I’m guessing this one won’t be as contentious as the Braun one, but still.
Remember yesterday how minor leaguer James Dowdy was suspended for 50 games for refusing a drug test? Well, he tells Deadspin that he didn’t refuse anything. Dowdy says that the urine collector — a job we didn’t think much about until earlier this week — went to the wrong house:
Today Dowdy reached out to us to dispute MLB’s version of events. He says he never refused to take a drug test, and that baseball’s testers never got in touch with him … “They never came to the address that I listed for my offseason living,” Dowdy says. “They went to my mom’s house. I’m 28 years old. I don’t live with my mom! They messed this up in so many ways.”
Now would be a good time for all of you people who say that the procedures don’t matter to weigh in. I mean, a drug tester was there! And Dowdy did not provide a sample! This suspension must stand, right?
Every now and then, The Players’ Tribune runs a “five toughest” feature. In 2015, David Ortiz listed the five toughest pitchers he ever faced. Last month, Christian Yelich wrote up the five toughest pitchers in the NL East. Now, it’s Ian Kinsler‘s turn with the five toughest pitchers in the AL Central.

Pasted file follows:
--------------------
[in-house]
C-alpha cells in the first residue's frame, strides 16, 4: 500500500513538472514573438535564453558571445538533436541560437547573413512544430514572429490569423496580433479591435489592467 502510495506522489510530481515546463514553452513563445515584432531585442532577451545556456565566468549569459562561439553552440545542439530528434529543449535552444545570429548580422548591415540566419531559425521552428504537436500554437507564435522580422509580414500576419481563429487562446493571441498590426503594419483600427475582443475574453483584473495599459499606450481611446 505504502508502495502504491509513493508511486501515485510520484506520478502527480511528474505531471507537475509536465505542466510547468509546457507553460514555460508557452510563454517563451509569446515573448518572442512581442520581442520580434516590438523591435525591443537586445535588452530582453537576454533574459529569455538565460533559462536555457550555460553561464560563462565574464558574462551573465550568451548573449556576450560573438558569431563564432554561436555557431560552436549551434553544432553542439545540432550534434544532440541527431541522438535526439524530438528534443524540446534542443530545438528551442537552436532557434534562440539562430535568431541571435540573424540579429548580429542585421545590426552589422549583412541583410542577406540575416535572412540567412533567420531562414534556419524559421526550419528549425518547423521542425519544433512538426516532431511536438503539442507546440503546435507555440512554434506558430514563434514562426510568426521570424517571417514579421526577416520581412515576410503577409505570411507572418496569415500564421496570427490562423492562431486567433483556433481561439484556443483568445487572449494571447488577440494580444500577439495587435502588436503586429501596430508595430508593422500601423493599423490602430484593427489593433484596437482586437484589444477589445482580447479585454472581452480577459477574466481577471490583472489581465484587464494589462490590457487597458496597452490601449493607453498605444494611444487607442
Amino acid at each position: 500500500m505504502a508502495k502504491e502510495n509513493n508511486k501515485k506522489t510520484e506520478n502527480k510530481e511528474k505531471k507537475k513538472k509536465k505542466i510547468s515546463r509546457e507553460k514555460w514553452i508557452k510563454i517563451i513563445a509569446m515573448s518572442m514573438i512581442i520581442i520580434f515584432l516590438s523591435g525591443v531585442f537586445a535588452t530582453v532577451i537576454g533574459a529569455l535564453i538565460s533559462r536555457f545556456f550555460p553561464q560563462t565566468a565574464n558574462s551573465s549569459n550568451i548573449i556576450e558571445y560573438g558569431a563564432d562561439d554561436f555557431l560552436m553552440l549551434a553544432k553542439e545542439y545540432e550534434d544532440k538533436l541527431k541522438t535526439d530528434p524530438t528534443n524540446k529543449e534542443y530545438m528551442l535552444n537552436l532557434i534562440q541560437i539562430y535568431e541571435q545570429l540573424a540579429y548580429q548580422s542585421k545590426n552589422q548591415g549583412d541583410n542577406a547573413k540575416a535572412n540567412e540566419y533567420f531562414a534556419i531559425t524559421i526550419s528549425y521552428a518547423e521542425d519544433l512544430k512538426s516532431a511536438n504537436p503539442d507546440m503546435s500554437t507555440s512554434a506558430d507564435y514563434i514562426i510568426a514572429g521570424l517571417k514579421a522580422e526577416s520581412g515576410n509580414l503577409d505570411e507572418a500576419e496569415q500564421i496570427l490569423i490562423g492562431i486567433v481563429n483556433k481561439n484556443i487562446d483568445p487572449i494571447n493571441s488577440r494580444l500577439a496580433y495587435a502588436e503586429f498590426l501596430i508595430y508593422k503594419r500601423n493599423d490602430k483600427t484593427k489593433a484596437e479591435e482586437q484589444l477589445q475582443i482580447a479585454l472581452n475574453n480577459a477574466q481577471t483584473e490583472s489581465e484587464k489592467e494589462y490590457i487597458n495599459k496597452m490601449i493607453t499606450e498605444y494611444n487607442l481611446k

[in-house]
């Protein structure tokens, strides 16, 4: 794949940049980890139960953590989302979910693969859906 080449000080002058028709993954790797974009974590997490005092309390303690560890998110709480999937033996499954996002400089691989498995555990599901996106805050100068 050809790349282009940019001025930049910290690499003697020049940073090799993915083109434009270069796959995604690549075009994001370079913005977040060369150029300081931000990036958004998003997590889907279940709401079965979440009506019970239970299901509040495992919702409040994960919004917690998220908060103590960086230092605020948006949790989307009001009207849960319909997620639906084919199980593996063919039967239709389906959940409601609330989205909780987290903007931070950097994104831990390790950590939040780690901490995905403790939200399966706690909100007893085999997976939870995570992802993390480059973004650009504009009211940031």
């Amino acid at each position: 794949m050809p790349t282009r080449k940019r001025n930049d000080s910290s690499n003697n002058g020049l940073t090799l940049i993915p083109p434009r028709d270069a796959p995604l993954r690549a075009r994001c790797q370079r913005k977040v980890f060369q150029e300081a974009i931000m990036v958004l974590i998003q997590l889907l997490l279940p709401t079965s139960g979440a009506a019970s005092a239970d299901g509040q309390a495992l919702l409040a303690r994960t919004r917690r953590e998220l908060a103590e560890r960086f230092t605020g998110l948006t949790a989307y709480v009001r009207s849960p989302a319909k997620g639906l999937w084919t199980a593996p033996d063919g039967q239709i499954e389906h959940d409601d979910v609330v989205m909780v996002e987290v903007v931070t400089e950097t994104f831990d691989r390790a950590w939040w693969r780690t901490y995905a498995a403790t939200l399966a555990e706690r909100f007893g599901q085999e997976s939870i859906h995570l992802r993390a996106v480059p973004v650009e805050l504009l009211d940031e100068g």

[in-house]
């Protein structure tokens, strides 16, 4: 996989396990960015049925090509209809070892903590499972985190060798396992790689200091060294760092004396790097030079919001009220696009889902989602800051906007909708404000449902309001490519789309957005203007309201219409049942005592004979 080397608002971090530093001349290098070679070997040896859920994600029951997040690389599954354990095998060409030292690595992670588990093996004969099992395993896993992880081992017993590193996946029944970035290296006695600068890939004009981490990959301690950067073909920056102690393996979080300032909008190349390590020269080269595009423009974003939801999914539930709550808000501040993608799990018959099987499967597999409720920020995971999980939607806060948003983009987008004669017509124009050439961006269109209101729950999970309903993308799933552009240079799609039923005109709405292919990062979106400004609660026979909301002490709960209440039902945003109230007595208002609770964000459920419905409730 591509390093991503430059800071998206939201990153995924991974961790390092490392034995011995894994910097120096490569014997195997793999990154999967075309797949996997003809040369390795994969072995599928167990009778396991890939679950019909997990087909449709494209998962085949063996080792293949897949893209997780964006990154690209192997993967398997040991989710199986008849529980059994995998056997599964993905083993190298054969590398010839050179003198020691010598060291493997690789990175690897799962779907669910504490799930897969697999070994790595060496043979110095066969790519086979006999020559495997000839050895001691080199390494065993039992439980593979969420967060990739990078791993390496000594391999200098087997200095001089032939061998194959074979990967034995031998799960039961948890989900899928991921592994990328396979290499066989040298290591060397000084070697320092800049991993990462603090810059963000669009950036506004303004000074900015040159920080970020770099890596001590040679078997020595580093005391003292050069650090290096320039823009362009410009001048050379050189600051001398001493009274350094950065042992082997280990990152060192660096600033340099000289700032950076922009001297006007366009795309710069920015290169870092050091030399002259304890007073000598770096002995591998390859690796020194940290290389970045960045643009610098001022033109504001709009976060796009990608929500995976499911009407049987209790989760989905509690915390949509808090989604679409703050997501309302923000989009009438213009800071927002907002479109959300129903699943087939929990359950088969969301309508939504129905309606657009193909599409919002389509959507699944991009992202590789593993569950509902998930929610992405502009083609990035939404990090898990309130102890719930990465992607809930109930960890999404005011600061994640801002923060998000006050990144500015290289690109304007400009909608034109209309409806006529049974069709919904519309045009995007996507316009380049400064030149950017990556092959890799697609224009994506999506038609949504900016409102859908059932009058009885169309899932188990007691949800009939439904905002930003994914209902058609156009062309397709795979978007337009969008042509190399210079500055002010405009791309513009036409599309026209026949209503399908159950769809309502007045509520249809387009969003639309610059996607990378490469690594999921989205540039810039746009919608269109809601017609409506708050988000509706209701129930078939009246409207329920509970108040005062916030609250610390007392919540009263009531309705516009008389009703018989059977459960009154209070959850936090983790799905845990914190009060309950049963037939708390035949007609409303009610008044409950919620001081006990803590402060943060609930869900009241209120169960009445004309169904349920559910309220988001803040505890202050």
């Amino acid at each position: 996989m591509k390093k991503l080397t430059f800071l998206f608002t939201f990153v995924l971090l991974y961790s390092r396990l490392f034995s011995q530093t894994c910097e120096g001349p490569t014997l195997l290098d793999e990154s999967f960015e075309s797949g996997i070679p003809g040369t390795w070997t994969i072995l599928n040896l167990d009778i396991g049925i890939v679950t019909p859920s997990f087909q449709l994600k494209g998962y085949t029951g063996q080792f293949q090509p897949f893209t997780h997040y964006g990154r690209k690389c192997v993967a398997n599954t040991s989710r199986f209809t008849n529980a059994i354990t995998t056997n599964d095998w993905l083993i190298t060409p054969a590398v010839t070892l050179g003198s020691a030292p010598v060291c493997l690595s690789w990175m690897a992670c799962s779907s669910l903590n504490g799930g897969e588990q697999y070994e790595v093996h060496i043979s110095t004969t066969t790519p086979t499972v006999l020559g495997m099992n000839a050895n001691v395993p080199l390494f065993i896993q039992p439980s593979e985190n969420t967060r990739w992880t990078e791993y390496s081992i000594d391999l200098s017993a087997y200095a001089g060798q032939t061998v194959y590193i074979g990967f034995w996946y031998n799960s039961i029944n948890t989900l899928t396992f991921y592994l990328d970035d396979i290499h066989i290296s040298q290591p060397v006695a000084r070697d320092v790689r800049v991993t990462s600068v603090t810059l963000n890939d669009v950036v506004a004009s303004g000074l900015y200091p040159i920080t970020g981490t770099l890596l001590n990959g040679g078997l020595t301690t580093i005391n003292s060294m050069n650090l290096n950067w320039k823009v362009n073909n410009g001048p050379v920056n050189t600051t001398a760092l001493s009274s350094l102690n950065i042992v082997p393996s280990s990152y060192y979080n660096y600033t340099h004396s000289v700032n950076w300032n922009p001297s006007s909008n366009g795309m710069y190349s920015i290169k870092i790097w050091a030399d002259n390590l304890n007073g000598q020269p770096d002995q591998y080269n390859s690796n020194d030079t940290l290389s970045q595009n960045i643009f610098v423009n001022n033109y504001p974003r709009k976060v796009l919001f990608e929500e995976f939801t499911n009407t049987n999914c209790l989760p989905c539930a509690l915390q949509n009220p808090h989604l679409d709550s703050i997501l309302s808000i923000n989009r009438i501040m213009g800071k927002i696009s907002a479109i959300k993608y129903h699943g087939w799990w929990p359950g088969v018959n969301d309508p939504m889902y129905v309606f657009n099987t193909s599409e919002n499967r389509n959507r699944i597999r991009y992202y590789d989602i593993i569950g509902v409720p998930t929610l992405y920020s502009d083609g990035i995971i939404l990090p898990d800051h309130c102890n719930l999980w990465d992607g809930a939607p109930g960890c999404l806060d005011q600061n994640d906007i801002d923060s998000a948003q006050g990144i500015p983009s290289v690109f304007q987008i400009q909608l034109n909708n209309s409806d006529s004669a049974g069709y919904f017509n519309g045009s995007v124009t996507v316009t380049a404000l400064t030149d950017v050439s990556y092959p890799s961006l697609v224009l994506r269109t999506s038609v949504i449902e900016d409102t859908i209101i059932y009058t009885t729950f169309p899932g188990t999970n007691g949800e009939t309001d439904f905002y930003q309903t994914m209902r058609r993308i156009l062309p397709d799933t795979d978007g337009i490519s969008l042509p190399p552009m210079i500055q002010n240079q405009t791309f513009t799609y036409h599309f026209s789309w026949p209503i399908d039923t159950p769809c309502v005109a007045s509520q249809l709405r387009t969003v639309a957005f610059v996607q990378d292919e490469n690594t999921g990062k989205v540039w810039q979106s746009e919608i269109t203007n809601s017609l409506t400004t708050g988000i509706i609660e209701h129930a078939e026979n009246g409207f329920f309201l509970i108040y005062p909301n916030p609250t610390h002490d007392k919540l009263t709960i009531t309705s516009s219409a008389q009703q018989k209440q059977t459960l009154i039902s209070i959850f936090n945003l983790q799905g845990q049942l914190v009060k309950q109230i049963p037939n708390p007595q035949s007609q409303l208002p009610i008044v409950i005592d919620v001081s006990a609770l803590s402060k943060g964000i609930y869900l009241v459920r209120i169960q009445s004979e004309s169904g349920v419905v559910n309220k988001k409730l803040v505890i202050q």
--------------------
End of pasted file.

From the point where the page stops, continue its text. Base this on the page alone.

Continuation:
Kinsler goes into detail explaining why each pitcher is difficult to face, so hop over to The Players’ Tribune for his reasoning. His list
Presumably, Kinsler intentionally omitted his Tiger teammates from the list. He has faced Justin Verlander a fair amount earlier in his career, and he has only a .176/.333/.235 batting line in 42 plate appearances against the right-hander. Verlander’s stuff is often described as tough to hit in one phrase or another. Kinsler has also struggled against Indians starter Carlos Carrasco (.590 OPS), but one can understand why he would be omitted from a list of five given who was already listed.
Angels first baseman C.J. Cron hit a grand slam against the Mets on Sunday, but it wasn’t enough to keep his spot on the major league roster as the club announced his demotion to Triple-A Salt Lake on Monday. Infielder Nolan Fantana has been promoted from Salt Lake.
Cron, 27, was hitting a disappointing .232/.281/.305 with one home run and RBI in 90 plate appearances. I guess you can say that wasn’t the kind of Cron job the Angels were expecting. Cron was an above-average hitter in each of his first three seasons, finishing with an OPS+, or adjusted OPS, of 111, 106, and 115 (100 is average).
While Cron is figuring things out in the minors, Luis Valbuena, Jefry Marte, and Albert Pujols could each see some time at first base.